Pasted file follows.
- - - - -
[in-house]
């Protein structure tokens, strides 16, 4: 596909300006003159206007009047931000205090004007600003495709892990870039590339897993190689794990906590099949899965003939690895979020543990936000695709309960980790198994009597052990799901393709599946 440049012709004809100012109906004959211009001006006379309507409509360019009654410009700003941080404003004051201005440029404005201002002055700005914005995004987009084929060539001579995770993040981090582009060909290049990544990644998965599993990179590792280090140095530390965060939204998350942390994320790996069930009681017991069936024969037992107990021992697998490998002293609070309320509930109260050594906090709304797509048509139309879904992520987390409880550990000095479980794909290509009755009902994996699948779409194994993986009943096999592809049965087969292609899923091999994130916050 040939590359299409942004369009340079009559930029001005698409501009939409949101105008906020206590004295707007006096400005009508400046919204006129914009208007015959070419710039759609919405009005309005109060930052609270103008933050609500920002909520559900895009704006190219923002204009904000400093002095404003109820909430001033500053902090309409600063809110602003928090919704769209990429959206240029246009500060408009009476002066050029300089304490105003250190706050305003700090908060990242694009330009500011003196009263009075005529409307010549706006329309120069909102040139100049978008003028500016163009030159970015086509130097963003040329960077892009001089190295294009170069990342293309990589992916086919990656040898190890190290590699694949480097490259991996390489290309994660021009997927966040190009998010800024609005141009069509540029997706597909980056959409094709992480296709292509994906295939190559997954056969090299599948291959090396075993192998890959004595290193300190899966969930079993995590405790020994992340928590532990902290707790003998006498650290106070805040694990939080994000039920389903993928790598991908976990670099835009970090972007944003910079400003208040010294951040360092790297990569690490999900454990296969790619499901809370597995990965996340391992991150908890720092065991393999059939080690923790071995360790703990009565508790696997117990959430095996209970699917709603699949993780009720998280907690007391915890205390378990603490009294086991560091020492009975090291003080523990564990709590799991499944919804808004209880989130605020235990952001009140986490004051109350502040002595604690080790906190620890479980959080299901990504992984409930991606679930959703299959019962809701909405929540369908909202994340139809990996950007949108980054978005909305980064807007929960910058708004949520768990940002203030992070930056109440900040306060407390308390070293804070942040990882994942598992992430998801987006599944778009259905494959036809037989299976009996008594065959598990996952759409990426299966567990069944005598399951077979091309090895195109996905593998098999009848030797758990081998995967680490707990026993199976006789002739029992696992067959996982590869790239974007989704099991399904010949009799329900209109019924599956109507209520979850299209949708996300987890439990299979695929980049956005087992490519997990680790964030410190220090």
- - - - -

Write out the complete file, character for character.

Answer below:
[in-house]
């Protein structure tokens, strides 16, 4: 596909300006003159206007009047931000205090004007600003495709892990870039590339897993190689794990906590099949899965003939690895979020543990936000695709309960980790198994009597052990799901393709599946 440049012709004809100012109906004959211009001006006379309507409509360019009654410009700003941080404003004051201005440029404005201002002055700005914005995004987009084929060539001579995770993040981090582009060909290049990544990644998965599993990179590792280090140095530390965060939204998350942390994320790996069930009681017991069936024969037992107990021992697998490998002293609070309320509930109260050594906090709304797509048509139309879904992520987390409880550990000095479980794909290509009755009902994996699948779409194994993986009943096999592809049965087969292609899923091999994130916050 040939590359299409942004369009340079009559930029001005698409501009939409949101105008906020206590004295707007006096400005009508400046919204006129914009208007015959070419710039759609919405009005309005109060930052609270103008933050609500920002909520559900895009704006190219923002204009904000400093002095404003109820909430001033500053902090309409600063809110602003928090919704769209990429959206240029246009500060408009009476002066050029300089304490105003250190706050305003700090908060990242694009330009500011003196009263009075005529409307010549706006329309120069909102040139100049978008003028500016163009030159970015086509130097963003040329960077892009001089190295294009170069990342293309990589992916086919990656040898190890190290590699694949480097490259991996390489290309994660021009997927966040190009998010800024609005141009069509540029997706597909980056959409094709992480296709292509994906295939190559997954056969090299599948291959090396075993192998890959004595290193300190899966969930079993995590405790020994992340928590532990902290707790003998006498650290106070805040694990939080994000039920389903993928790598991908976990670099835009970090972007944003910079400003208040010294951040360092790297990569690490999900454990296969790619499901809370597995990965996340391992991150908890720092065991393999059939080690923790071995360790703990009565508790696997117990959430095996209970699917709603699949993780009720998280907690007391915890205390378990603490009294086991560091020492009975090291003080523990564990709590799991499944919804808004209880989130605020235990952001009140986490004051109350502040002595604690080790906190620890479980959080299901990504992984409930991606679930959703299959019962809701909405929540369908909202994340139809990996950007949108980054978005909305980064807007929960910058708004949520768990940002203030992070930056109440900040306060407390308390070293804070942040990882994942598992992430998801987006599944778009259905494959036809037989299976009996008594065959598990996952759409990426299966567990069944005598399951077979091309090895195109996905593998098999009848030797758990081998995967680490707990026993199976006789002739029992696992067959996982590869790239974007989704099991399904010949009799329900209109019924599956109507209520979850299209949708996300987890439990299979695929980049956005087992490519997990680790964030410190220090």